George Otto Simms was born in Dublin in 1910. He took his BA, MA, BD, PhD, and DD degrees at Trinity College, Dublin. Ordained a priest of the Church of Ireland in 1936, he spent his working life in the service of the church and was Archbishop of Armagh and Primate of All Ireland from 1969 until his retirement in 1980. A noted scholar and historian, he lectured and wrote extensively, particularly on The Book of Kells, on which he was internationally recognised as an expert. For almost 40 years he contributed a weekly religious feature,'Thinking Aloud', to the Irish Times. George Otto Simms died in 1991.
Exploring the Book of Kells was Dr. Simms first book for the younger reader and received wide acclaim. It was a winner of the Reading Association of Ireland Award, and together with his second book for children, Brendan the Navigator, Exploring the Ancient World, was joint winner of the BISTO Book of the Decade Award. His third and last book prior to his death was St. Patrick, The Real Story of Patrick, who became Ireland's Patron Saint.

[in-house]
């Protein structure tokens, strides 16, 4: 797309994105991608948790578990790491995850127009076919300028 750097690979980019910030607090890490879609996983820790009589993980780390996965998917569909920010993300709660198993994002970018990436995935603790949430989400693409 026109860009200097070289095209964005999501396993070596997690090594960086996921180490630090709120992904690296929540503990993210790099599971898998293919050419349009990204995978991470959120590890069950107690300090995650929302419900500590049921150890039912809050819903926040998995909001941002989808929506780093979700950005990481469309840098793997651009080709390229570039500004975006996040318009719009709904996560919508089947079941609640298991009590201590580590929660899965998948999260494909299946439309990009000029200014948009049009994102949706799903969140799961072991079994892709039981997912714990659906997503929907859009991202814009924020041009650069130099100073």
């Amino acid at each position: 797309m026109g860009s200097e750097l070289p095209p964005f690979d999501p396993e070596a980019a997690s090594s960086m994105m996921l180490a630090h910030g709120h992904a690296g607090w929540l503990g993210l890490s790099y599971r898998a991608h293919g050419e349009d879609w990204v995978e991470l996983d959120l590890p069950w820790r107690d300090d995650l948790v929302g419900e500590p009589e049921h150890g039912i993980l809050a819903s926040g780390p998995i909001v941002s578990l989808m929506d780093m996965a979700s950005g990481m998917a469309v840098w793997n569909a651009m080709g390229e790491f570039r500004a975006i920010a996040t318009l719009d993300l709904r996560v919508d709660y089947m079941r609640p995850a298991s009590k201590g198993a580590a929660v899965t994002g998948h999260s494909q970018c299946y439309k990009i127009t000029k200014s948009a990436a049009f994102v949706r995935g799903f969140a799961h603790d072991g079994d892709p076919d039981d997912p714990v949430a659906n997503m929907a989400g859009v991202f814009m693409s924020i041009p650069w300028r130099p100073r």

Peter Sirr lives in Dublin. He is a prize-winning poet as well a critic, essayist and translator. For many years he was Director of the Irish Writers’ Centre and was also editor of the national poetry magazine, Poetry Ireland Review. He has published eight collection of poetry with The Gallery Press, including The Thing Is (2009), winner of The Michael Hartnett Award, and Selected Poems (2004). He is member of Aosdána.
Michael Smith is an authority on polar exploration who has appeared on TV and radio and lectured extensively. His books include: An Unsung Hero: Tom Crean; I Am Just Going Outside, a biography of Captain Oates; Polar Crusader about Sir James Wordie; Tom Crean – An Illustrated Life; Great Endeavour – Ireland’s Antarctic Explorers; and Shackleton: By Endurance We Conquer. Michael is a former award-winning journalist with The Guardian and The Observer.
Ray Stagles was born and brought up in Leyton, east London. He studied at University College London, evacuated to Aberystwyth, and there met his future wife, Joan. They both took Honours degrees in English in 1942. He served as a radar mechanic in the Fleet Air Arm until 1946. After the war he taught in schools in Essex, then became a Head Teacher, first, in 1957, in Shropshire, then, from 1964, in Berkshire.
In 1966 he and Joan first visited the Great Blasket Island, which from then on became their joint passion. His interests included hill walking, books, jazz, classical music, theatre, cryptic crosswords and scrabble. Ray died in 2016.